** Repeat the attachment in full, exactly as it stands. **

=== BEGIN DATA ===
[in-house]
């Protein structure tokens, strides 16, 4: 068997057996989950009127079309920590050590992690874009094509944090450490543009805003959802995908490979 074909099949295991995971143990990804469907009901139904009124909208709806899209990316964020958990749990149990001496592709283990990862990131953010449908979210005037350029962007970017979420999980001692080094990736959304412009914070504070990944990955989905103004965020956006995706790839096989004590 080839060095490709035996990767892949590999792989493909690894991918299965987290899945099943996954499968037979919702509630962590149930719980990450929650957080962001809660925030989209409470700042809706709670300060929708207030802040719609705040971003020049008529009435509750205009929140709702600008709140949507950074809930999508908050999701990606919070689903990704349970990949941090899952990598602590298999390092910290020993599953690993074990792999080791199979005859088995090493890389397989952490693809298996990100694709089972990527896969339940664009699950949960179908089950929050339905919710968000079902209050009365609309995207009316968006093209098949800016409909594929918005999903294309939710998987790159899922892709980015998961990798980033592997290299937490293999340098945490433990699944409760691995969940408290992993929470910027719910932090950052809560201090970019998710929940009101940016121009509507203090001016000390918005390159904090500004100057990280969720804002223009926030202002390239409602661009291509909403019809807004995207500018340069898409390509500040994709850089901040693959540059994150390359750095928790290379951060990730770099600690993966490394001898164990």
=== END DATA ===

[in-house]
């Protein structure tokens, strides 16, 4: 068997057996989950009127079309920590050590992690874009094509944090450490543009805003959802995908490979 074909099949295991995971143990990804469907009901139904009124909208709806899209990316964020958990749990149990001496592709283990990862990131953010449908979210005037350029962007970017979420999980001692080094990736959304412009914070504070990944990955989905103004965020956006995706790839096989004590 080839060095490709035996990767892949590999792989493909690894991918299965987290899945099943996954499968037979919702509630962590149930719980990450929650957080962001809660925030989209409470700042809706709670300060929708207030802040719609705040971003020049008529009435509750205009929140709702600008709140949507950074809930999508908050999701990606919070689903990704349970990949941090899952990598602590298999390092910290020993599953690993074990792999080791199979005859088995090493890389397989952490693809298996990100694709089972990527896969339940664009699950949960179908089950929050339905919710968000079902209050009365609309995207009316968006093209098949800016409909594929918005999903294309939710998987790159899922892709980015998961990798980033592997290299937490293999340098945490433990699944409760691995969940408290992993929470910027719910932090950052809560201090970019998710929940009101940016121009509507203090001016000390918005390159904090500004100057990280969720804002223009926030202002390239409602661009291509909403019809807004995207500018340069898409390509500040994709850089901040693959540059994150390359750095928790290379951060990730770099600690993966490394001898164990």